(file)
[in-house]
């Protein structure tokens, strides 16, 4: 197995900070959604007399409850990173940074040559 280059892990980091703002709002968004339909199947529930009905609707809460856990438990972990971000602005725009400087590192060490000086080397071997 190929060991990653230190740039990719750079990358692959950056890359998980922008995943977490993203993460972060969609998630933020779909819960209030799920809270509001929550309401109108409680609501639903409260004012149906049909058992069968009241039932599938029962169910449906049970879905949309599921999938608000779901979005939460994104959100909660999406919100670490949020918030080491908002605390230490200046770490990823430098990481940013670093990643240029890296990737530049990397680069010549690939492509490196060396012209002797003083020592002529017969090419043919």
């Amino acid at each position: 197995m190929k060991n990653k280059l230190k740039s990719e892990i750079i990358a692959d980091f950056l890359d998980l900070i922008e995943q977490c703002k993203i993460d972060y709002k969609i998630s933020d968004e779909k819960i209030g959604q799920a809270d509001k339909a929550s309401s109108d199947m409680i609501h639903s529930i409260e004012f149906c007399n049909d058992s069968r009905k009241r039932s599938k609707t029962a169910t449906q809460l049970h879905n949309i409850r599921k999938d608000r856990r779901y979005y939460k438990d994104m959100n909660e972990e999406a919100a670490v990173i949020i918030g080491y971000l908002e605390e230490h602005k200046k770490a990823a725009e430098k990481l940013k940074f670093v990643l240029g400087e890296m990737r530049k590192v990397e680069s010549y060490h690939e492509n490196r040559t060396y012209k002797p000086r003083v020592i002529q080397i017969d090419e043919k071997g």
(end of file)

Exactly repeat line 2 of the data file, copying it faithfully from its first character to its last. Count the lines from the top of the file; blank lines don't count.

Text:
């Protein structure tokens, strides 16, 4: 197995900070959604007399409850990173940074040559 280059892990980091703002709002968004339909199947529930009905609707809460856990438990972990971000602005725009400087590192060490000086080397071997 190929060991990653230190740039990719750079990358692959950056890359998980922008995943977490993203993460972060969609998630933020779909819960209030799920809270509001929550309401109108409680609501639903409260004012149906049909058992069968009241039932599938029962169910449906049970879905949309599921999938608000779901979005939460994104959100909660999406919100670490949020918030080491908002605390230490200046770490990823430098990481940013670093990643240029890296990737530049990397680069010549690939492509490196060396012209002797003083020592002529017969090419043919």